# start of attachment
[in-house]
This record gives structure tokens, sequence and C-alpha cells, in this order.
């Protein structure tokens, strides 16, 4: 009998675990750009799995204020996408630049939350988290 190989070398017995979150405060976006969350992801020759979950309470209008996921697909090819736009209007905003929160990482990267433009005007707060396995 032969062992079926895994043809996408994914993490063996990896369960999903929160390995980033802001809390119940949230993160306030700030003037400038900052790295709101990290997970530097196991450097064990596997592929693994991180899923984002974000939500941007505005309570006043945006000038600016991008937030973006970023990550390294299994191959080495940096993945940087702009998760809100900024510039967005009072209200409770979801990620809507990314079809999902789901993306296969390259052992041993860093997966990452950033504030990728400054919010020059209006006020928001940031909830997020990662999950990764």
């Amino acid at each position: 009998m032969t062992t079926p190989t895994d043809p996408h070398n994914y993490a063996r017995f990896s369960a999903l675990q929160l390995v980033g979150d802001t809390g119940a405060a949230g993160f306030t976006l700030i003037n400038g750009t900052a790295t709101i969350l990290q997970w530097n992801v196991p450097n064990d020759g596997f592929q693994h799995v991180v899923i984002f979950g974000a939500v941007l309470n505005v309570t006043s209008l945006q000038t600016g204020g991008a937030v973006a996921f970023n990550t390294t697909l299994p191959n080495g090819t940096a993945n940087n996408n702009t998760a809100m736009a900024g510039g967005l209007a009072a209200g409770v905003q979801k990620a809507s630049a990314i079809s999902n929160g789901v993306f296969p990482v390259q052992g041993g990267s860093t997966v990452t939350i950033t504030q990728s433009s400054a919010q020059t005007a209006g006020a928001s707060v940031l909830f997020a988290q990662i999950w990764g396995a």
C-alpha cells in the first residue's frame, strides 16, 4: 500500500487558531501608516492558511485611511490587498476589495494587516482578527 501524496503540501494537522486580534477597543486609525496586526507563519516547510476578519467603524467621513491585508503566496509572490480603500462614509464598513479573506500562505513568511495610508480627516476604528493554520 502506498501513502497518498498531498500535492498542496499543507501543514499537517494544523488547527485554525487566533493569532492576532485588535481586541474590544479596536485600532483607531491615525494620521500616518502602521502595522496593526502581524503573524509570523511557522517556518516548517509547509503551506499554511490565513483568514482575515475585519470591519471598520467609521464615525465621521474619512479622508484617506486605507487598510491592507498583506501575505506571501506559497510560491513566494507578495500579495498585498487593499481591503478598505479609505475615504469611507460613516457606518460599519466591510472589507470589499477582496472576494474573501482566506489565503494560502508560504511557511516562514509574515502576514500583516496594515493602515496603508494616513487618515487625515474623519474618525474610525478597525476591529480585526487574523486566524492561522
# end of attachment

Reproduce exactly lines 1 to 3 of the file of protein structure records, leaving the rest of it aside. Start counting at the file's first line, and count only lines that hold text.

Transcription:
[in-house]
This record gives structure tokens, sequence and C-alpha cells, in this order.
């Protein structure tokens, strides 16, 4: 009998675990750009799995204020996408630049939350988290 190989070398017995979150405060976006969350992801020759979950309470209008996921697909090819736009209007905003929160990482990267433009005007707060396995 032969062992079926895994043809996408994914993490063996990896369960999903929160390995980033802001809390119940949230993160306030700030003037400038900052790295709101990290997970530097196991450097064990596997592929693994991180899923984002974000939500941007505005309570006043945006000038600016991008937030973006970023990550390294299994191959080495940096993945940087702009998760809100900024510039967005009072209200409770979801990620809507990314079809999902789901993306296969390259052992041993860093997966990452950033504030990728400054919010020059209006006020928001940031909830997020990662999950990764």